Selma Bukstein is the Last Doll Lady
written by Sam Kolesnik
In The Last Doll Lady, a short documentary directed by Taryn Hough, we’re introduced to Selma Bukstein, the last woman alive teaching the Dolls of Democracy, an educational program created in the 1950s to teach democratic values through dolls made in the image of important historical figures.
The Dolls of Democracy had a thriving membership in earlier decades, but their numbers dwindled over time, eventually leaving only Selma Bukstein to carry the torch. Taryn Hough’s documentary focuses on Bukstein’s earnest search for a volunteer who will continue the program in her stead.
At the documentary’s opening, Bukstein remarks, “Well, at that time, in the newspapers, you could see the intolerance, bigotry, racism -- the underlying meanness. No compassion! And I figured, what can I do? What can I do? I can do this.” In the background, a few newspaper headlines flash across the screen, each providing glimpses of stories about racism, segregation and hatred.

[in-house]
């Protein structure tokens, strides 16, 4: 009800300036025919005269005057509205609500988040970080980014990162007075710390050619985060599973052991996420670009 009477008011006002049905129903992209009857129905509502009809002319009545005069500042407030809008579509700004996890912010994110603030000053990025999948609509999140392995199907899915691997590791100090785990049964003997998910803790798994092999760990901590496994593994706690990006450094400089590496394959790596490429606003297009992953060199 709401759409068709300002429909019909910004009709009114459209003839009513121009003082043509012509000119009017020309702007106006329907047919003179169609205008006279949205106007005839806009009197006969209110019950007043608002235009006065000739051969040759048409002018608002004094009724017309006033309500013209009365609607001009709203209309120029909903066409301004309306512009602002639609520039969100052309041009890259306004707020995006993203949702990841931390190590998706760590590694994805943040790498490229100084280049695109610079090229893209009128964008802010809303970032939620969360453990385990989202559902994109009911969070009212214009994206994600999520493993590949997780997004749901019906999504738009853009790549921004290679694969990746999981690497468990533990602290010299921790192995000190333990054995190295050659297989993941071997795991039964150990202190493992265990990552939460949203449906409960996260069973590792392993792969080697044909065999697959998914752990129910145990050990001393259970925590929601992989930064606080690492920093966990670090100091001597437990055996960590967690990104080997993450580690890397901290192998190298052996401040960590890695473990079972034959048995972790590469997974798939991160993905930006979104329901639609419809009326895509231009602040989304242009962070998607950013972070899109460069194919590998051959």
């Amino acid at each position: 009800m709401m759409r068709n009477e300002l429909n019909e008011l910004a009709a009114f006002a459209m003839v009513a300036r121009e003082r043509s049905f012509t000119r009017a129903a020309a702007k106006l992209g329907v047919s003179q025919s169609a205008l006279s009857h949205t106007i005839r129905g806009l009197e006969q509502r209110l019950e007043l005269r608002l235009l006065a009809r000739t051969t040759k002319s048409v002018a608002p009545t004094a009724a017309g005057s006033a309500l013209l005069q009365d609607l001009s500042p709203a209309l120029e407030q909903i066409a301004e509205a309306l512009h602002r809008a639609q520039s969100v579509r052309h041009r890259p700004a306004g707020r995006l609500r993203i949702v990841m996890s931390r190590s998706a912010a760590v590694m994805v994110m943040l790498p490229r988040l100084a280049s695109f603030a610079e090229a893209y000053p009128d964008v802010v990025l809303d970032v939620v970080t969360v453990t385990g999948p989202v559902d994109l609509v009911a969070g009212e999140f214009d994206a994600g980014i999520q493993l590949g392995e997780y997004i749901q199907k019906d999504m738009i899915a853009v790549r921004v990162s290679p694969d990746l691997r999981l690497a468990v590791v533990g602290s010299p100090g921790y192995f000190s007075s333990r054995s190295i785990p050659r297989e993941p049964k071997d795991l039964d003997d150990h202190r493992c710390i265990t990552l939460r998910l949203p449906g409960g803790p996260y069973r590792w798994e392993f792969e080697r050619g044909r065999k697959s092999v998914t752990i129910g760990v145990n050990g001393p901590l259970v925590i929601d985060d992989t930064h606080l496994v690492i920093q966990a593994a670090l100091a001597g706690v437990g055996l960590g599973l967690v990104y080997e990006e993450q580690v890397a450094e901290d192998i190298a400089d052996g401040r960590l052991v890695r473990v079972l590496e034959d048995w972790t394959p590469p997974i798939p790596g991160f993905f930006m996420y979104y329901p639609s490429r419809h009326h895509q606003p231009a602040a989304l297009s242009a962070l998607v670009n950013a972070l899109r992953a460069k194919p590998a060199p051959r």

The newspaper articles shown in the film may be from an earlier time in American history, but their subjects are very relevant to today’s world. Though in its opening moments, Hough’s documentary touches on the subject of racism, the film never addresses the issue headlong.
The Last Doll Lady doesn’t try to quantify or prove the social impact of the Dolls of Democracy program. Instead, it focuses acutely on Selma Bukstein’s diligent quest for the program to endure. Bukstein’s passion and persistence are front and center as she repeatedly calls school principals and hosts prospective volunteer orientations. She is so likable and sincere that it’s hard to not want to see her succeed, despite the fact that we’re shown very little of Dolls of Democracy’s actual impact.
Director Taryn Hough chose a fascinating and unique subject. Though The Last Doll Lady inspires as we watch Selma Bukstein trudge onward in her quest, the heartfelt documentary also rings bittersweet. After a lifetime devoted to Dolls of Democracy, Selma Bukstein calls out into the world asking for someone to continue her life’s work. The question remains, “Will anyone answer?”